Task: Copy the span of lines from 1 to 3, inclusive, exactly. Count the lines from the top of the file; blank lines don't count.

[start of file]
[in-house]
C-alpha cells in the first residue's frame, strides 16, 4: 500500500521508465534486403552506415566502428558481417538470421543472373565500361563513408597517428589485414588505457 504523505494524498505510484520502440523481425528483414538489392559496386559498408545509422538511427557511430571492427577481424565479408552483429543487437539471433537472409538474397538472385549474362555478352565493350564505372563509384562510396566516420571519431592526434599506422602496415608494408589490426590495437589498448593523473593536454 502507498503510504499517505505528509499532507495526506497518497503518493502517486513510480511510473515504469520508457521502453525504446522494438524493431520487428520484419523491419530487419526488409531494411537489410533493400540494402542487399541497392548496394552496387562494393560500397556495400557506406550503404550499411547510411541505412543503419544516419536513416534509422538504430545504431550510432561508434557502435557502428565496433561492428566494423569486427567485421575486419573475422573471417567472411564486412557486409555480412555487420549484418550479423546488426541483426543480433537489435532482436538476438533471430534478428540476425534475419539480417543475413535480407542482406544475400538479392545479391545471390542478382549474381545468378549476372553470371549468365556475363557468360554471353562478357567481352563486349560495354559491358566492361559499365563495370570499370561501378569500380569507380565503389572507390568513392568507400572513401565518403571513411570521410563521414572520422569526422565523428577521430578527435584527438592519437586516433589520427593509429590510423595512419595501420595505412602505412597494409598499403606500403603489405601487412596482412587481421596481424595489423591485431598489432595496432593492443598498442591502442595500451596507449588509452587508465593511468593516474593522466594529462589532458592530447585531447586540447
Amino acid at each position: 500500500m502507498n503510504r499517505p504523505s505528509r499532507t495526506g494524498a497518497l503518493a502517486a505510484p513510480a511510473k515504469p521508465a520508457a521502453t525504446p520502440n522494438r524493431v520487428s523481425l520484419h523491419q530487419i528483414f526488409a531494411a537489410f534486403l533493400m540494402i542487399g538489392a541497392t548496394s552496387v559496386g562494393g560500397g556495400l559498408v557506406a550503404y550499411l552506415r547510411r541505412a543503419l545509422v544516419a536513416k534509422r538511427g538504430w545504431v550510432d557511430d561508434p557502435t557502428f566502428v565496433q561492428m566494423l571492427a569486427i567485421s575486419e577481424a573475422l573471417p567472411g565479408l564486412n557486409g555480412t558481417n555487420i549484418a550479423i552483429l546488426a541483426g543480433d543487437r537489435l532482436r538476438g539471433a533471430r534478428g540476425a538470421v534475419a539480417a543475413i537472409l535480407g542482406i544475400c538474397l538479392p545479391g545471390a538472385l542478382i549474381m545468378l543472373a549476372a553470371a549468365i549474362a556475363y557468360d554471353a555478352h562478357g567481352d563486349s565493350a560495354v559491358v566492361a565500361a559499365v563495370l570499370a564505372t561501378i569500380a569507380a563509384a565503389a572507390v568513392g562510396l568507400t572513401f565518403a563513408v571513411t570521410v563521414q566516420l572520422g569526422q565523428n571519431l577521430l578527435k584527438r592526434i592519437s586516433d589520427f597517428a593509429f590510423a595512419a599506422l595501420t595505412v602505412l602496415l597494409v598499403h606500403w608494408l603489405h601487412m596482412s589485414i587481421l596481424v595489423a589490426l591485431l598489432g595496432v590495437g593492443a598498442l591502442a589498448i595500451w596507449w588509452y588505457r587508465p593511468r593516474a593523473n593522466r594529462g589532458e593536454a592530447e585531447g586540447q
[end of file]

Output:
[in-house]
C-alpha cells in the first residue's frame, strides 16, 4: 500500500521508465534486403552506415566502428558481417538470421543472373565500361563513408597517428589485414588505457 504523505494524498505510484520502440523481425528483414538489392559496386559498408545509422538511427557511430571492427577481424565479408552483429543487437539471433537472409538474397538472385549474362555478352565493350564505372563509384562510396566516420571519431592526434599506422602496415608494408589490426590495437589498448593523473593536454 502507498503510504499517505505528509499532507495526506497518497503518493502517486513510480511510473515504469520508457521502453525504446522494438524493431520487428520484419523491419530487419526488409531494411537489410533493400540494402542487399541497392548496394552496387562494393560500397556495400557506406550503404550499411547510411541505412543503419544516419536513416534509422538504430545504431550510432561508434557502435557502428565496433561492428566494423569486427567485421575486419573475422573471417567472411564486412557486409555480412555487420549484418550479423546488426541483426543480433537489435532482436538476438533471430534478428540476425534475419539480417543475413535480407542482406544475400538479392545479391545471390542478382549474381545468378549476372553470371549468365556475363557468360554471353562478357567481352563486349560495354559491358566492361559499365563495370570499370561501378569500380569507380565503389572507390568513392568507400572513401565518403571513411570521410563521414572520422569526422565523428577521430578527435584527438592519437586516433589520427593509429590510423595512419595501420595505412602505412597494409598499403606500403603489405601487412596482412587481421596481424595489423591485431598489432595496432593492443598498442591502442595500451596507449588509452587508465593511468593516474593522466594529462589532458592530447585531447586540447
Amino acid at each position: 500500500m502507498n503510504r499517505p504523505s505528509r499532507t495526506g494524498a497518497l503518493a502517486a505510484p513510480a511510473k515504469p521508465a520508457a521502453t525504446p520502440n522494438r524493431v520487428s523481425l520484419h523491419q530487419i528483414f526488409a531494411a537489410f534486403l533493400m540494402i542487399g538489392a541497392t548496394s552496387v559496386g562494393g560500397g556495400l559498408v557506406a550503404y550499411l552506415r547510411r541505412a543503419l545509422v544516419a536513416k534509422r538511427g538504430w545504431v550510432d557511430d561508434p557502435t557502428f566502428v565496433q561492428m566494423l571492427a569486427i567485421s575486419e577481424a573475422l573471417p567472411g565479408l564486412n557486409g555480412t558481417n555487420i549484418a550479423i552483429l546488426a541483426g543480433d543487437r537489435l532482436r538476438g539471433a533471430r534478428g540476425a538470421v534475419a539480417a543475413i537472409l535480407g542482406i544475400c538474397l538479392p545479391g545471390a538472385l542478382i549474381m545468378l543472373a549476372a553470371a549468365i549474362a556475363y557468360d554471353a555478352h562478357g567481352d563486349s565493350a560495354v559491358v566492361a565500361a559499365v563495370l570499370a564505372t561501378i569500380a569507380a563509384a565503389a572507390v568513392g562510396l568507400t572513401f565518403a563513408v571513411t570521410v563521414q566516420l572520422g569526422q565523428n571519431l577521430l578527435k584527438r592526434i592519437s586516433d589520427f597517428a593509429f590510423a595512419a599506422l595501420t595505412v602505412l602496415l597494409v598499403h606500403w608494408l603489405h601487412m596482412s589485414i587481421l596481424v595489423a589490426l591485431l598489432g595496432v590495437g593492443a598498442l591502442a589498448i595500451w596507449w588509452y588505457r587508465p593511468r593516474a593523473n593522466r594529462g589532458e593536454a592530447e585531447g586540447q